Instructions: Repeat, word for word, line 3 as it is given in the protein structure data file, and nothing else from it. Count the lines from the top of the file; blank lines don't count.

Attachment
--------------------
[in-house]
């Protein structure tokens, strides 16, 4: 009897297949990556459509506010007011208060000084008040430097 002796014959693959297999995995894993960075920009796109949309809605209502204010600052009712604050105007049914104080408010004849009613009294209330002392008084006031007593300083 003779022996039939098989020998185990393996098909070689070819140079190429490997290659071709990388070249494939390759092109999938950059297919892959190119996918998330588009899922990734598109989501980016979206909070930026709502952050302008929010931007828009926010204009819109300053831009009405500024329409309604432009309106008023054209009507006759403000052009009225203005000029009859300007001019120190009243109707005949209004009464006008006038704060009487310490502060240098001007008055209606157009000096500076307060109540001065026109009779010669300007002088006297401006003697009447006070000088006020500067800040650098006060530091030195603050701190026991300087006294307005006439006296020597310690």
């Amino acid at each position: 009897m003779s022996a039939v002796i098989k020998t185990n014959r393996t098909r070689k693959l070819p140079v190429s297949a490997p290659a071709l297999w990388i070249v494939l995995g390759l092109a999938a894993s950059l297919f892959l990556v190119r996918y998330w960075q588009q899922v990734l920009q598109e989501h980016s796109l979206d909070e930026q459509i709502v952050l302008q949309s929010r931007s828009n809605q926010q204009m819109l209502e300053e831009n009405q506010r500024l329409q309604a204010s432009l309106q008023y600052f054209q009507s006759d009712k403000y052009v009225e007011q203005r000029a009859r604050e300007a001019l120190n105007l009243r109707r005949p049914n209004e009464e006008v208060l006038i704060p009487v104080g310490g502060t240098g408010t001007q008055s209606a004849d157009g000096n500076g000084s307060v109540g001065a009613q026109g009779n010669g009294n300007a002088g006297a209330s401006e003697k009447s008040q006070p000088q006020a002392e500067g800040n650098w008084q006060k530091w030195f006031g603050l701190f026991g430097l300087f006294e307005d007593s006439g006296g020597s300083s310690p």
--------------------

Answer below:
């Amino acid at each position: 009897m003779s022996a039939v002796i098989k020998t185990n014959r393996t098909r070689k693959l070819p140079v190429s297949a490997p290659a071709l297999w990388i070249v494939l995995g390759l092109a999938a894993s950059l297919f892959l990556v190119r996918y998330w960075q588009q899922v990734l920009q598109e989501h980016s796109l979206d909070e930026q459509i709502v952050l302008q949309s929010r931007s828009n809605q926010q204009m819109l209502e300053e831009n009405q506010r500024l329409q309604a204010s432009l309106q008023y600052f054209q009507s006759d009712k403000y052009v009225e007011q203005r000029a009859r604050e300007a001019l120190n105007l009243r109707r005949p049914n209004e009464e006008v208060l006038i704060p009487v104080g310490g502060t240098g408010t001007q008055s209606a004849d157009g000096n500076g000084s307060v109540g001065a009613q026109g009779n010669g009294n300007a002088g006297a209330s401006e003697k009447s008040q006070p000088q006020a002392e500067g800040n650098w008084q006060k530091w030195f006031g603050l701190f026991g430097l300087f006294e307005d007593s006439g006296g020597s300083s310690p």